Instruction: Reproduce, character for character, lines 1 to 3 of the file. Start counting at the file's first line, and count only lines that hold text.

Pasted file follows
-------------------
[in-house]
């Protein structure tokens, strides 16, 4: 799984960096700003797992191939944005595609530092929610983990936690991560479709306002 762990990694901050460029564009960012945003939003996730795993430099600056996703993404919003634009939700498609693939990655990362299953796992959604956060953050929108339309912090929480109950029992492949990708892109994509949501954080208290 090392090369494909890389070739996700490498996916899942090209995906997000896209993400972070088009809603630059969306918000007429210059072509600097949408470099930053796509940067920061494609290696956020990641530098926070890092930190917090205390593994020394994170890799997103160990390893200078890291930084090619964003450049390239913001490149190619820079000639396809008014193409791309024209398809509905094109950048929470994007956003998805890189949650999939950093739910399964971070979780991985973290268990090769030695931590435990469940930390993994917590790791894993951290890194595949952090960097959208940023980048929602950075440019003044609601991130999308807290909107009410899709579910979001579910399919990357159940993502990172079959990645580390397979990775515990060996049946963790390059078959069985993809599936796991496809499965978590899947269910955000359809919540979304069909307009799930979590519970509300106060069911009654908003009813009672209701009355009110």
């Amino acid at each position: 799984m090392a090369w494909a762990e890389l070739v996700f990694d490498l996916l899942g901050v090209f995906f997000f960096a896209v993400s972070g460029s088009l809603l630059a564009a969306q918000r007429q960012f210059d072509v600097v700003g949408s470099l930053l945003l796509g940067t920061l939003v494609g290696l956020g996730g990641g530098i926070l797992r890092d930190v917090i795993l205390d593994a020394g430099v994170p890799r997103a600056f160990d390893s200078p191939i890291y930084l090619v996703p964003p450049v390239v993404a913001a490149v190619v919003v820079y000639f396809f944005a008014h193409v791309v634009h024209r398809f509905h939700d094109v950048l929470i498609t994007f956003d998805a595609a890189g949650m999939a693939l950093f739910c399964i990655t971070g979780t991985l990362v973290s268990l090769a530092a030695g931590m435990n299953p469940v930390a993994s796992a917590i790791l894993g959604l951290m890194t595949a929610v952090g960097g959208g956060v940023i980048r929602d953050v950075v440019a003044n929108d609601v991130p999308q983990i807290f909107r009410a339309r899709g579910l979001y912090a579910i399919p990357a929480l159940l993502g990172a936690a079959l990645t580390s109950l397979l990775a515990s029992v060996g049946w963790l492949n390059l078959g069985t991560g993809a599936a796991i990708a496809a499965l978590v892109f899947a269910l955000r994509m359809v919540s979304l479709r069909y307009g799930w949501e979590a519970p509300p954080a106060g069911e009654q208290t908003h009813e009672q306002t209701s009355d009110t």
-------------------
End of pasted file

[in-house]
């Protein structure tokens, strides 16, 4: 799984960096700003797992191939944005595609530092929610983990936690991560479709306002 762990990694901050460029564009960012945003939003996730795993430099600056996703993404919003634009939700498609693939990655990362299953796992959604956060953050929108339309912090929480109950029992492949990708892109994509949501954080208290 090392090369494909890389070739996700490498996916899942090209995906997000896209993400972070088009809603630059969306918000007429210059072509600097949408470099930053796509940067920061494609290696956020990641530098926070890092930190917090205390593994020394994170890799997103160990390893200078890291930084090619964003450049390239913001490149190619820079000639396809008014193409791309024209398809509905094109950048929470994007956003998805890189949650999939950093739910399964971070979780991985973290268990090769030695931590435990469940930390993994917590790791894993951290890194595949952090960097959208940023980048929602950075440019003044609601991130999308807290909107009410899709579910979001579910399919990357159940993502990172079959990645580390397979990775515990060996049946963790390059078959069985993809599936796991496809499965978590899947269910955000359809919540979304069909307009799930979590519970509300106060069911009654908003009813009672209701009355009110």
């Amino acid at each position: 799984m090392a090369w494909a762990e890389l070739v996700f990694d490498l996916l899942g901050v090209f995906f997000f960096a896209v993400s972070g460029s088009l809603l630059a564009a969306q918000r007429q960012f210059d072509v600097v700003g949408s470099l930053l945003l796509g940067t920061l939003v494609g290696l956020g996730g990641g530098i926070l797992r890092d930190v917090i795993l205390d593994a020394g430099v994170p890799r997103a600056f160990d390893s200078p191939i890291y930084l090619v996703p964003p450049v390239v993404a913001a490149v190619v919003v820079y000639f396809f944005a008014h193409v791309v634009h024209r398809f509905h939700d094109v950048l929470i498609t994007f956003d998805a595609a890189g949650m999939a693939l950093f739910c399964i990655t971070g979780t991985l990362v973290s268990l090769a530092a030695g931590m435990n299953p469940v930390a993994s796992a917590i790791l894993g959604l951290m890194t595949a929610v952090g960097g959208g956060v940023i980048r929602d953050v950075v440019a003044n929108d609601v991130p999308q983990i807290f909107r009410a339309r899709g579910l979001y912090a579910i399919p990357a929480l159940l993502g990172a936690a079959l990645t580390s109950l397979l990775a515990s029992v060996g049946w963790l492949n390059l078959g069985t991560g993809a599936a796991i990708a496809a499965l978590v892109f899947a269910l955000r994509m359809v919540s979304l479709r069909y307009g799930w949501e979590a519970p509300p954080a106060g069911e009654q208290t908003h009813e009672q306002t209701s009355d009110t």